Ohelo cell culture extract was tested in tandem with extracts from frozen fruits, powdered juice or seed preparations. In general, in galvinoxyl free radical quenching assay, the most effective antioxidants provide a relatively low half-life value (t1/2 min) at the lowest possible effective concentration needed to quench the galvinoxyl radical (ECfirst). Linear data, following first-order kinetics, were obtained at 500 μg ml−1 for cranberry, and at 50 μg ml−1 for other fruits, which permitted direct comparisons between fractions. For ohelo cell culture and grapeseed extracts, rapid quenching of the galvanoxyl radical was achieved at lower concentrations (5.0 and 0.5 μg ml−1, respectively). A comparison of the efficacy of each source of extracts as antioxidants is presented in Table 1. TABLE 1 is a table listing the effective concentrations needed to quench the galvinoxyl radical (ECfirst), rate constants, and half-times (t1/2 min) for ohelo cell culture extracts and various proanthocyanidin-rich fruit or seed extracts. Rate constants represent average determinations of triplicate measurements; variance: ±10%. The most powerful antioxidant capacity in this assay was exhibited by the grapeseed extract (Traconol), which is marketed on the basis of its oligomeric and polymeric proanthocyanidin content. The ohelo cell culture extract was clearly more effective as a free-radical quencher at lower concentrations than any of the other fruit extracts tested (Table 1).

TABLE 1
A COMPARISON OF ECfirst FOR OHELO
CELL CULTURE EXTRACTS AND VARIOUS
PROANTHOCYANIDIN-RICH FRUIT OR SEED EXTRACTS
Source of extract ECfirst (μg ml 1) Rate constant (s 1) t1/2 (min)
Elderberry 50 0.00193 6.0
Chokeberry 50 0.00175 6.6
Cranberry 500 0.00231 5
Grape skin 50 0.00206 5.6
Grapeseed 0.5 0.00083 14
Ohelo cell culture 5.0 0.00481 2.4

Ornithine decarboxylase assay. Mouse epidermal cells, line 308, were grown at 37° C. in humidified incubators containing 5% CO2 in air. Minimal essential medium, spinner modification (S-MEM), supplemented with 5% dialyzed fetal bovine serum, non-essential amino acids (1×), Ca+2 (0.05 mM), and antimycotic-antibiotic (1%), was used as the growth medium and was replaced three times per week (Lichti and Gottesman, 1982). 90% confluent cells were washed with Ca+2- and Mg+2-free Dulbecco's PBS, refed with growth medium, allowed to grow for an additional 24 h, then plated at 2×105 cells ml−1 per well in 24-well plates. Plates were placed in an incubator (37° C., 5% CO2) for 18 h, after which time 5 μl of sample (in DMSO), and 20 μl of 12-O-tetradecanoylphorbol-13-acetate (TPA) solution (final 200 nM, dissolved in 2.5% DMSO) were added to each well. Cells were incubated for an additional 6 h, washed twice with cold Ca+2-, Mg+2-free PBS, then immediately placed in a −80° C. freezer until the ornithine decarboxylase (ODC) assay was performed, usually within 3 days.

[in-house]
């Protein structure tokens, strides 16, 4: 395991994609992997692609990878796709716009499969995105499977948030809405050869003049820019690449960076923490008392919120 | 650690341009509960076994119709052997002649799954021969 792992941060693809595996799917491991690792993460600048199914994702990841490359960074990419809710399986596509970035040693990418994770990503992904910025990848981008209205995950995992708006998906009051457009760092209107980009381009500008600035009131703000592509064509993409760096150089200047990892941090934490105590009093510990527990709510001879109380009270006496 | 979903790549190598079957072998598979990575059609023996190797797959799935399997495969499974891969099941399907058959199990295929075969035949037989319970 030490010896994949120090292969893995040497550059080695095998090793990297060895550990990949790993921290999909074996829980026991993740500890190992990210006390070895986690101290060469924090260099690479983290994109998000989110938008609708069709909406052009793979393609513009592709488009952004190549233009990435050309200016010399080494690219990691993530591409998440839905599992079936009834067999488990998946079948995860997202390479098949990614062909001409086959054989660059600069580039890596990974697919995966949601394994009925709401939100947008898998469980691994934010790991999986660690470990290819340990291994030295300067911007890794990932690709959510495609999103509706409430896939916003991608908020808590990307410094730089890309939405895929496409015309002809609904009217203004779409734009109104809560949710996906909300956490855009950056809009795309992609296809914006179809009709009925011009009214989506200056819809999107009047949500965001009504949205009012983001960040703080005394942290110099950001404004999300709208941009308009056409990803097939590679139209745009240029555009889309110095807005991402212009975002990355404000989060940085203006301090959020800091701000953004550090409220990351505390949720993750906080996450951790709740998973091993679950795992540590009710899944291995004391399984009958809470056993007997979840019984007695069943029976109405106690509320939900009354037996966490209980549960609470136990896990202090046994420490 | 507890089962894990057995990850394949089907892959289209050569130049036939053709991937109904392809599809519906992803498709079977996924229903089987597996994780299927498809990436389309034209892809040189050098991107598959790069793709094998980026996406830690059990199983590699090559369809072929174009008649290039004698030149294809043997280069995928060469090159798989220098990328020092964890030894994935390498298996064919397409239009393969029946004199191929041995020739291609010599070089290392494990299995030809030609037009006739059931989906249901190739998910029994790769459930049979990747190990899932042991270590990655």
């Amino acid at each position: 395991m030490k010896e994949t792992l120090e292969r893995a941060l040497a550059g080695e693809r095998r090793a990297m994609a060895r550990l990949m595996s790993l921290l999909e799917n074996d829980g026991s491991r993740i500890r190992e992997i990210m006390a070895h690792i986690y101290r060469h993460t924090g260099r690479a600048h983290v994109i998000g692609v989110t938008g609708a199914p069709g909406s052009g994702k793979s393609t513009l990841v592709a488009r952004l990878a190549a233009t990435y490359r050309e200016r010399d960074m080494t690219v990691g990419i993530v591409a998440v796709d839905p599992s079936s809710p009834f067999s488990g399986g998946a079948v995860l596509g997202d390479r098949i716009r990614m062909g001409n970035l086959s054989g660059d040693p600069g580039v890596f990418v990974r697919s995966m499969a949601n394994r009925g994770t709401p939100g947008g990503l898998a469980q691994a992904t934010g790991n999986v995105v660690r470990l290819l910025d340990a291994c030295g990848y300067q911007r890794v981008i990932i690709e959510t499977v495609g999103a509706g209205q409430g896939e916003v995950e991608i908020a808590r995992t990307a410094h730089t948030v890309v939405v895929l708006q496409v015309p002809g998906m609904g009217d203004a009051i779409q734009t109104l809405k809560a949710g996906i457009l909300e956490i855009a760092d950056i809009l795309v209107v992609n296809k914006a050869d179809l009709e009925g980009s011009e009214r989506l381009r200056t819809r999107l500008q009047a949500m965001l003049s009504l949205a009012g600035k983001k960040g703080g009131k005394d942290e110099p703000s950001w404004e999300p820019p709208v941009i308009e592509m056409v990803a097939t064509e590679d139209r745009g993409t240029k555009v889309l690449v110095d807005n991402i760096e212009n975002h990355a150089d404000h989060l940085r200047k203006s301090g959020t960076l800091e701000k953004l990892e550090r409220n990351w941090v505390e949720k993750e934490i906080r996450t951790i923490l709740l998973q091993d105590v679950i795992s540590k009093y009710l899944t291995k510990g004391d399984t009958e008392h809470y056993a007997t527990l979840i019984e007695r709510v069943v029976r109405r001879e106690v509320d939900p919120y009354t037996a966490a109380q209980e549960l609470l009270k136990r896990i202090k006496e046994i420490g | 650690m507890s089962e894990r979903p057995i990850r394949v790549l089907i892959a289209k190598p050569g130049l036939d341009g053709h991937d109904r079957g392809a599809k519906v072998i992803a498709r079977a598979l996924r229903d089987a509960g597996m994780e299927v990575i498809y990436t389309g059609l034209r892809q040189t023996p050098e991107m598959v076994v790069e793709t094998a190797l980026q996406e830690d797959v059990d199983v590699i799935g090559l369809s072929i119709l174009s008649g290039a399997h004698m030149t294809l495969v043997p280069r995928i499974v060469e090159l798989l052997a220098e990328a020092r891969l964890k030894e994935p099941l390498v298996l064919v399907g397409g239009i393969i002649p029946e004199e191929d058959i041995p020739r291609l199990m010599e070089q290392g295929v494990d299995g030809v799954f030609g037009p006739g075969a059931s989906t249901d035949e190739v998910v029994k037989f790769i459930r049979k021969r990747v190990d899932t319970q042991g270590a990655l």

Two sets of experimental controls were used for this assay: one set of additional wells did not receive any culture extract, only an equivalent amount of DMSO (0.6%); a second set was DMSO- and TPA-treated. Ornithine decarboxylase activity was determined by measuring the release of 14CO2 from L-[1-14C] ornithine essentially by the procedure of Lichti and Gottesman (1982), as described previously (Gerhauser et al., 1995). The protein content of each of the 24 wells used for the ODC assay was determined following the addition of chloramine T (50 μl, 5.7 N) to solubilize protein (Higuchi and Yoshida, 1977). TPA-induced ODC activity was expressed as cpm 14CO2 released mg−1 protein h−1, and the data are expressed as a percentage relative to the sample treated with TPA, after subtracting the DMSO group. The amount of fraction required to inhibit ODC activity by 50% (IC50) was determined graphically from quadruplicate measurements.

ODC activity is greatly and rapidly induced in response to growth-promoting stimuli such as growth factors, hormones, and tumor promoters. One intensely studied inducer of ODC activity is the tumor promoter TPA, and this Example is based on inhibition of TPA-induced ODC activity.

In the ODC assay with the ME-308 cell line, the IC50 value for the ohelo cell culture was 0.24 μg ml−1, which was indicative of significant activity against the promotion stage of chemically induced carcinogenesis. Ornithine decarboxylase activity of DMSO-treated controls and TPA-+ DMSO-treated controls were 163 and 1874 nmol mg−1 protein h−1, respectively. The amounts of ohelo cell culture extract needed to provide significant inhibition in the ODC assay were not associated with cytotoxicity. Based on the results from more than 1000 natural plant extracts evaluated for putative bioactivity, an extract is determined as active when the IC50 value is equal to or lower than 4 μg ml−1 in the ODC assay system (Pezzuto, 1995). Accordingly, 0.24 μg ml−1 value obtained for ohelo cell culture extracts was considered highly significant (FIG. 5).

Referenced by
Citing PatentFiling datePublication dateApplicantTitle
US7566401Oct 3, 2005Jul 28, 2009Kelm Mark AProcess for separating and isolating xanthines, individual polar protic monomers, and polar protic oligomers
US8216801 *Feb 23, 2006Jul 10, 2012The State Of Israel, Ministry Of Agriculture & Rural Development, Agricultural Research Organization, (A.R.O.), The Volcani CenterAdministering a grape cell line culture; anti-inflammatory
Classifications
U.S. Classification424/9.1, 424/732
International ClassificationC12P17/06, A61K36/45, C12N5/04, C07D311/62
Cooperative ClassificationC07D311/62, C12N5/04, C12P17/06
European ClassificationC12N5/04, C12P17/06, C07D311/62